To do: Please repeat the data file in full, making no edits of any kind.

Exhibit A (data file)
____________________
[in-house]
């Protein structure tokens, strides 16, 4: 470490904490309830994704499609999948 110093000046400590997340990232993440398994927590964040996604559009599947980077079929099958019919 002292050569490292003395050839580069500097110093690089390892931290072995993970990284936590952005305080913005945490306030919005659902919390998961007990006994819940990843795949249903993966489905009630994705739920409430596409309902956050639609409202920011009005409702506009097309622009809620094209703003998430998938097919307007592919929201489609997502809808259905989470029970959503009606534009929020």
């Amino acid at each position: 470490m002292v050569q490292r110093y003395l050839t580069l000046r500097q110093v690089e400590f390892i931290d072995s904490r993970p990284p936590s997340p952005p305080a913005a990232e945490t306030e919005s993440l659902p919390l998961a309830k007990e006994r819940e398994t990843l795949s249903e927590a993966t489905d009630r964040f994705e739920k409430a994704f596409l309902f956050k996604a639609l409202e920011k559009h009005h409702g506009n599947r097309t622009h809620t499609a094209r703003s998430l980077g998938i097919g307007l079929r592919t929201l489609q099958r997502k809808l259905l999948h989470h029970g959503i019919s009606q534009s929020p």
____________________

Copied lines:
[in-house]
């Protein structure tokens, strides 16, 4: 470490904490309830994704499609999948 110093000046400590997340990232993440398994927590964040996604559009599947980077079929099958019919 002292050569490292003395050839580069500097110093690089390892931290072995993970990284936590952005305080913005945490306030919005659902919390998961007990006994819940990843795949249903993966489905009630994705739920409430596409309902956050639609409202920011009005409702506009097309622009809620094209703003998430998938097919307007592919929201489609997502809808259905989470029970959503009606534009929020």
């Amino acid at each position: 470490m002292v050569q490292r110093y003395l050839t580069l000046r500097q110093v690089e400590f390892i931290d072995s904490r993970p990284p936590s997340p952005p305080a913005a990232e945490t306030e919005s993440l659902p919390l998961a309830k007990e006994r819940e398994t990843l795949s249903e927590a993966t489905d009630r964040f994705e739920k409430a994704f596409l309902f956050k996604a639609l409202e920011k559009h009005h409702g506009n599947r097309t622009h809620t499609a094209r703003s998430l980077g998938i097919g307007l079929r592919t929201l489609q099958r997502k809808l259905l999948h989470h029970g959503i019919s009606q534009s929020p």